Rodel B. Balingbing 

 

www.philexaminer.com

 

Tabaco City, [09.28.17] – The local government unit of Tabaco City has launched today a one day activity in support to the awareness and prevention of the deadly viral disease on World Rabies Free.

Tabaco City Vet at Work. Dr. Rene Rocha, administers castration the occasion of World Rabies Free.Photo by Rodel B. Balingbing.

Tabaco City Vet at Work. Dr. Rene Rocha, administers castration the occasion of World Rabies Free.Photo by Rodel B. Balingbing.

Dr. Rene Rocha said that the activity has successfully vaccinated 54 dogs and 1 cat, 12 dogs were castrated and was participated by residents of 19 barangays of Tabaco City.

The activity was conducted at the City Plaza Kiosk in front of the City as a support of the local government of Tabaco City program on the eradication of rabies.

September 28 is designated World Rabies Day and seeks to increase awareness that the widespread viral disease can be cured by a vaccine.

Rabies occurrence are felt in more than 150 countries worldwide.

Facts

The incubation period for rabies in one to three months.

Initial symptoms include fever with pain and unexplained tingling, prickling or burning sensations at the wound site. As the virus spreads to the central nervous system, progressive and fatal inflammation of the brain and spinal cord develops.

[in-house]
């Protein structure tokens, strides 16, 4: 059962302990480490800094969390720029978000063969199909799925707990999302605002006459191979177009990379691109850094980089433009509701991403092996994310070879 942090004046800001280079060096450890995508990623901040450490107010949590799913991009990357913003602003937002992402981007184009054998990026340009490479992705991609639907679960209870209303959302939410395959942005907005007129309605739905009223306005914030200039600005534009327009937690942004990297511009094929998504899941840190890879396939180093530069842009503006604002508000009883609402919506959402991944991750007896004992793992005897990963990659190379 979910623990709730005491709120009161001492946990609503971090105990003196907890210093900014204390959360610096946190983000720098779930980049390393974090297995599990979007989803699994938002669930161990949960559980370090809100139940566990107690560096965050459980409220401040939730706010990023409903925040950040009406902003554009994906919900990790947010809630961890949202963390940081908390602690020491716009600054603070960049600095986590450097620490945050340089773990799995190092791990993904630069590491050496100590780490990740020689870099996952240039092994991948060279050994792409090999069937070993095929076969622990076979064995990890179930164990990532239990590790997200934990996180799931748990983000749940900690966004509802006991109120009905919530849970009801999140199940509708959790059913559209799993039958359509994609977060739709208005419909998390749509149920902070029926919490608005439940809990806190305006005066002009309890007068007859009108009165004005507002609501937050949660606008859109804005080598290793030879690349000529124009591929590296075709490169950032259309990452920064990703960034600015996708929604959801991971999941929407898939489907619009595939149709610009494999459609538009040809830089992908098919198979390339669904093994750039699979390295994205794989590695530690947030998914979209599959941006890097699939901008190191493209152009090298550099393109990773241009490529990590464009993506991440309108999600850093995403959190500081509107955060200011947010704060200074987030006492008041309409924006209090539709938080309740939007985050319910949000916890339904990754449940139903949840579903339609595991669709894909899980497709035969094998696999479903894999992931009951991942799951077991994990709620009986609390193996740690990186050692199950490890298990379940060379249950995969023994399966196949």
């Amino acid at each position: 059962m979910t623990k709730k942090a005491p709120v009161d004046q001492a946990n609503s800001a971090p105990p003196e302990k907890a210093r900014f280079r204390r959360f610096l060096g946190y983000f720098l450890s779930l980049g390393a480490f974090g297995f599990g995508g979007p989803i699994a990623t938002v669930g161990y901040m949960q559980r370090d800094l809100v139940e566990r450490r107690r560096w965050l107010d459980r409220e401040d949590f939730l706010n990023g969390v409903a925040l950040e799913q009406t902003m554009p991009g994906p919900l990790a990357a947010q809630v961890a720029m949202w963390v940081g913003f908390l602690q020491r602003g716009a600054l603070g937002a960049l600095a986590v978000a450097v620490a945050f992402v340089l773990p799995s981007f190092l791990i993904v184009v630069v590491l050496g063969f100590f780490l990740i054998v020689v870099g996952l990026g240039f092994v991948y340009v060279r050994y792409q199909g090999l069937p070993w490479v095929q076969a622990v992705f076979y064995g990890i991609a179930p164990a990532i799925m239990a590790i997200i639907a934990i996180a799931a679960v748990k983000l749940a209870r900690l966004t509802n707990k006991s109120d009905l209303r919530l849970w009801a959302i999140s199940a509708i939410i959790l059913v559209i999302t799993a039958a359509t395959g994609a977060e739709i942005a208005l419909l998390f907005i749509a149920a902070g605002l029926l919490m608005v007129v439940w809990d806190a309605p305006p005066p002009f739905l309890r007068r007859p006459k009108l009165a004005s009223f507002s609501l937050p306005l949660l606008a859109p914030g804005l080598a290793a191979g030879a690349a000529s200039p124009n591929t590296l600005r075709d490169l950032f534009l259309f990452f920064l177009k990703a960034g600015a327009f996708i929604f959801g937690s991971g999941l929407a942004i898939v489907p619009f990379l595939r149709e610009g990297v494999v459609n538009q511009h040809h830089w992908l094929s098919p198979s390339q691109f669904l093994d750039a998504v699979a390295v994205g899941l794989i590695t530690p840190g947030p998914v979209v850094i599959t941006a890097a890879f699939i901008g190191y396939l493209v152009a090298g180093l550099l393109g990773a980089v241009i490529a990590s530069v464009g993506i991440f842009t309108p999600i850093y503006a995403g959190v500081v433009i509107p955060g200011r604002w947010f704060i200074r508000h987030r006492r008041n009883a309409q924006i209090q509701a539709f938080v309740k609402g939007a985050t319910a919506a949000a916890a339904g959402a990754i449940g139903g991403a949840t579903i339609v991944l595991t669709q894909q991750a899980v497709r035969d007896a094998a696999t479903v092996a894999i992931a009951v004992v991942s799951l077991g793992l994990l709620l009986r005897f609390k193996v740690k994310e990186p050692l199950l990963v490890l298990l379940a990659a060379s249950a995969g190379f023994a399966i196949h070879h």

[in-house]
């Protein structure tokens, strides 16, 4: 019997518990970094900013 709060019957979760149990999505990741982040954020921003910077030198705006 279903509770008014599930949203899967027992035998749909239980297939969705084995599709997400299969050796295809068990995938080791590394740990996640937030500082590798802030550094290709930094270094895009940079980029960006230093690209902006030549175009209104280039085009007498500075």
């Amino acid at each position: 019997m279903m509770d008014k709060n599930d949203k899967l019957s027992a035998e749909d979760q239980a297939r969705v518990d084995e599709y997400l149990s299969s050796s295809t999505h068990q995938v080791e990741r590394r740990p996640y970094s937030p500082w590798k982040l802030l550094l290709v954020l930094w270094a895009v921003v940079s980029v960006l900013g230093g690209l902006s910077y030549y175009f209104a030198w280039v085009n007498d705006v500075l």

There are different kinds of rabies. With ‘furious’ rabies victims exhibiting signs of hyperactivity, excitable behaviour, a fear of water and sometimes of drafts of fresh air. Death occurs after a few days due to cardio-respiratory arrest.

With ‘paralytic’ rabies, muscles become paralysed, starting at the site of the bite or scratch. A coma develops, and eventually, death occurs. The paralytic form of rabies is often misdiagnosed, contributing to the under-reporting of the disease.

Current diagnostic tools are not suitable for detecting rabies infection before the onset of clinical disease. Unless the rabies-specific signs of fear of water or of air drafts are present, clinical diagnosis may be difficult.

Dogs are the main source of human rabies deaths, contributing up to 99 percent of all rabies transmissions to humans. People are usually infected following a deep bite or scratch from an animal with rabies.

Transmission can also occur when infectious material – usually saliva – comes into direct contact with human mucosa or fresh skin wounds. Rabies elimination is feasible through the vaccination of dogs and the prevention of dog bites. Human rabies vaccines exist for pre-exposure immunisation and are recommended for travellers to rabies-affected remote areas.